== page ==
Six more weeks in quarantine. I’m not going to get through this.
The first weekend of Shelter-in-Place felt like a deep, two-day sigh of relief. The normal rhythm of urgency died down to a quiet pulse, and it hit me: I finally have the bandwidth to finish sewing curtains for the living room.
I started the process of measuring, ironing and pinning. It felt good to accomplish a discreet, tangible goal. Three hours later I was fed-up. I wanted to be done.
That’s exactly how I feel about quarantine. I want it to be over.
Quarantine threw my goals into an open blender and splattered them across my kitchen ceiling. Staring down four more weeks in isolation – and who knows what at the end of April – I’m digging into the ‘why’ underlying my goals and identifying What is the right thing to do, right now?
At first, pivoting on my goals felt overwhelming – like I was letting myself down. In week one, I planned day by day. By week two, I found new goal inspiration left and right. Week three, I pushed myself to be more productive than ever. But new routines at home have also brought clarity to the underlying reasons for some goals, sparking new insights for moving forward.
Below are two questions to reframe and pivot your goals:
1. What are your life roles?
On the cusp of spring, now is a great time for a bird’s eye view of your primary roles and responsibilities. Bonus points if you can use fun descriptions for each area of your life.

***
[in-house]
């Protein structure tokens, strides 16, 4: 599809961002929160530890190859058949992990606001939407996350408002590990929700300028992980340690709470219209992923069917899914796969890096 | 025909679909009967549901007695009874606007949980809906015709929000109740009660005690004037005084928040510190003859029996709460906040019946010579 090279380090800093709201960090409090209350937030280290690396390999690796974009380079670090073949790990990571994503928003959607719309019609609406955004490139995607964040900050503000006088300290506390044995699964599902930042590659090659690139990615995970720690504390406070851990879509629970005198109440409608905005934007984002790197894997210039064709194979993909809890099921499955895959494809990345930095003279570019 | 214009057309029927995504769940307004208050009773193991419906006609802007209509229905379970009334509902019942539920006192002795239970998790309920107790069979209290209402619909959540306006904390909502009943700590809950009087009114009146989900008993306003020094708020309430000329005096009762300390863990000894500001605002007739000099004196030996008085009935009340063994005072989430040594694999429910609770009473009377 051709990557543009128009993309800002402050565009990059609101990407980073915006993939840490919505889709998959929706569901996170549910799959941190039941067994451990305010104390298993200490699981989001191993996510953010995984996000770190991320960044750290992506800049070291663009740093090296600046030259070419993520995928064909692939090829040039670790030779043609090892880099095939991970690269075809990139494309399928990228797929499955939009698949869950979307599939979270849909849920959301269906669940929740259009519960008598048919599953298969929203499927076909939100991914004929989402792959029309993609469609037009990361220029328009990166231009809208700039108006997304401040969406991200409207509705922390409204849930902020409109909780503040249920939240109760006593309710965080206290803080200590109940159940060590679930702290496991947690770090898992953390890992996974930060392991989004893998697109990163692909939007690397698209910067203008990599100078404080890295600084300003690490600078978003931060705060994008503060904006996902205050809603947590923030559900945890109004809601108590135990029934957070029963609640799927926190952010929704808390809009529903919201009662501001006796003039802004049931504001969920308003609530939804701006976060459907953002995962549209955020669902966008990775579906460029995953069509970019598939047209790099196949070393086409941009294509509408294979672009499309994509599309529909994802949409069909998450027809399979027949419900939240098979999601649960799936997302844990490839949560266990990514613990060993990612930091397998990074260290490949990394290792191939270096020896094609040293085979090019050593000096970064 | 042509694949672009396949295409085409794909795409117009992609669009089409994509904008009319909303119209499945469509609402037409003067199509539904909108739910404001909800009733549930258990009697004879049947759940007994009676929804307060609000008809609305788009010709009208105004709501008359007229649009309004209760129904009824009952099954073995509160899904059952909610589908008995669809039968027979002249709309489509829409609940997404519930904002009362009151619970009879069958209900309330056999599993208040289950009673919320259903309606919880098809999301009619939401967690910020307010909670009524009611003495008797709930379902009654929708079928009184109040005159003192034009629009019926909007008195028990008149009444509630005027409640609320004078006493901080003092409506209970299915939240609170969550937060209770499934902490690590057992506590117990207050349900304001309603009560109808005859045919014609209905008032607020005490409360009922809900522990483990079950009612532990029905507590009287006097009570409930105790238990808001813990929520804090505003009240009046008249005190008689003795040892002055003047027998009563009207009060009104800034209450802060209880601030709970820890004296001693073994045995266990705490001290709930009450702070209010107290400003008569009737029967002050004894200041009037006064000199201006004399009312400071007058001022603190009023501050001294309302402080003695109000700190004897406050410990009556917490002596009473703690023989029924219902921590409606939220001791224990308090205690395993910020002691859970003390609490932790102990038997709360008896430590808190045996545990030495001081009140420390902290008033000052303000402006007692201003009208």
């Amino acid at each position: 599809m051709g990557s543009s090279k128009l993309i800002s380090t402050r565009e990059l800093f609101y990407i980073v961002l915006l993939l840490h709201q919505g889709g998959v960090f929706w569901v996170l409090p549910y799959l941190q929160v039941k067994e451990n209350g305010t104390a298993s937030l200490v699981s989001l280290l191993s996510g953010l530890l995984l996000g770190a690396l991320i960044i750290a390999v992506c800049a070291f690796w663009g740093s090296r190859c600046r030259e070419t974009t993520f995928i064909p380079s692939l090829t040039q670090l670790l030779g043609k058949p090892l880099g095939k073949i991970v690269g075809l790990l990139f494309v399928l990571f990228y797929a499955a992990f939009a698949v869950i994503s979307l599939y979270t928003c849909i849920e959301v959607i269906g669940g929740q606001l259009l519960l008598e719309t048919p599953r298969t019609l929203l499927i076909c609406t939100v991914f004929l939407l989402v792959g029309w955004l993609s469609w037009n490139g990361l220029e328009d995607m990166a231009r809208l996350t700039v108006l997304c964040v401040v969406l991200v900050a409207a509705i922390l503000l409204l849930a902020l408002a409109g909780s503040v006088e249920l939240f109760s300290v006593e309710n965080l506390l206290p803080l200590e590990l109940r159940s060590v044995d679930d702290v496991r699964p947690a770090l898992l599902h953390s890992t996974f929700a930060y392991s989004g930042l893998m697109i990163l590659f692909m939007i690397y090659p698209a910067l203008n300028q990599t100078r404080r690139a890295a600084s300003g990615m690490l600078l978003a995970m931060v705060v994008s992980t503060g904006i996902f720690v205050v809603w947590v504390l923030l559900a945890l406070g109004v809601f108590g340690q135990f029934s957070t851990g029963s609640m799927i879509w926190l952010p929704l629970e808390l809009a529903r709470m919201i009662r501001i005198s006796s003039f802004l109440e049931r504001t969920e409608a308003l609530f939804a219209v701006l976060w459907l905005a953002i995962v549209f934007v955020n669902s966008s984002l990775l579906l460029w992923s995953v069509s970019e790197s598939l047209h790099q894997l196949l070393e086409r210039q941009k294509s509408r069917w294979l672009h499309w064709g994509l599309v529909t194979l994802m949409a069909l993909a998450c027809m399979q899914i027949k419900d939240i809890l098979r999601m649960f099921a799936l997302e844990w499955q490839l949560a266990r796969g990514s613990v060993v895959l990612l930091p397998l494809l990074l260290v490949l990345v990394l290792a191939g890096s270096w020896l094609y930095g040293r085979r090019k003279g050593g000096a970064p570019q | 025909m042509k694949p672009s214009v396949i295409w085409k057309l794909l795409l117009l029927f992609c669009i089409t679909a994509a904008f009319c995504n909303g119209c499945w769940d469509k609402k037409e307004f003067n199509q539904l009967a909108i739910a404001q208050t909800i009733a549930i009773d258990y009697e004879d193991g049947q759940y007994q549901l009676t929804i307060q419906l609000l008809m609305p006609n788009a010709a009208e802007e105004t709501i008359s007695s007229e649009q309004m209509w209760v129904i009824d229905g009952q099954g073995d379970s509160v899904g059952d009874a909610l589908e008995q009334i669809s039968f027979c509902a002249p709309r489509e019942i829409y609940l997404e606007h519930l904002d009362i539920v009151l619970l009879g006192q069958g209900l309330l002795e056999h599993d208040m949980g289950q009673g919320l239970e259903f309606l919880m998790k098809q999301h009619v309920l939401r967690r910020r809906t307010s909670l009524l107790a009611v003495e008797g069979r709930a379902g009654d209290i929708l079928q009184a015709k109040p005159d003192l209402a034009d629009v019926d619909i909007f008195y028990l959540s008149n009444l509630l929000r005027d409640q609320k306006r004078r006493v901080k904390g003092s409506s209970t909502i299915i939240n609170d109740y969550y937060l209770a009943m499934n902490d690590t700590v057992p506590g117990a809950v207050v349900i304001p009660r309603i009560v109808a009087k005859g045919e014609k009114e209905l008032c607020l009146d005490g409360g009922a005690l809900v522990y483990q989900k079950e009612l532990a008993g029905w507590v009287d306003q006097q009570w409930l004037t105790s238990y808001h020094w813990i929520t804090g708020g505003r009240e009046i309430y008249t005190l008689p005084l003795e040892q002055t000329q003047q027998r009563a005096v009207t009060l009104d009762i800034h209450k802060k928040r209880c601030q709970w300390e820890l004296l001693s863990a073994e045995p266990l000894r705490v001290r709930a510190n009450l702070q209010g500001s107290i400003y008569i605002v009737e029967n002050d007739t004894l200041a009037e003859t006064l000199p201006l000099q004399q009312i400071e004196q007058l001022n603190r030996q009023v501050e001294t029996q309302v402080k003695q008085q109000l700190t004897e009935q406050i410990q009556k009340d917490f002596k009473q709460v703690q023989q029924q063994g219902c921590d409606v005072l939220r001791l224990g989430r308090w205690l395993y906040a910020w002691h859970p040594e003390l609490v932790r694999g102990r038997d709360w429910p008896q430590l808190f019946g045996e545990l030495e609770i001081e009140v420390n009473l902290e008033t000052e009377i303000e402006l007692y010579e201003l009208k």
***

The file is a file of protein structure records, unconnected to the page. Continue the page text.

Some of mine include…
- Adventurer-in-Chief (Creating innovative, fun experiences for family and friends)
- Community Connector (Reaching out to family, friends, people from church, the homeless and sharing stories on the blog)
- Rambunctious Researcher (Leaping and bounding forward on research projects that can be done well remotely)
- Audacious Learner (New acquiring and refining personal and professional skills)
- Bodacious biohacker (Refusing to count calories or weight on the scale, while focusing on healthy habits)
The chief task in life is simply this: to identify and separate matters so that I can say clearly to myself which are externals not under my control, and which have to do with the choices I actually control.Epictetus
2. What can you control, and what is out of your control?
Think about your life roles for just a minute or two – is there something that would be particularly life-giving for the next month? If one of your big goals is on pause, look at the other roles in your life. Maybe there’s a dormant goals that would be perfect for this month.
Here’s a personal example: One of my goals for spring 2020 was to host more dinner parties. That goal is no longer in my control! Tabling that idea, my partner and I have had a boatload of fun taking on home-making projects. The next time we host a party, we’ll have more creative, serene and uplifting aesthetics to share.
With more autonomy over your schedule, you may feel more driven than you have in a long time. There’s no excuse, right? It’s tempting to have sky-high expectations for a super-productive month.
Time is our most precious asset. Let’s spend it on the goals we can control and focus on the right priority, for right now.
Focus on what matters – avoid taking on too much.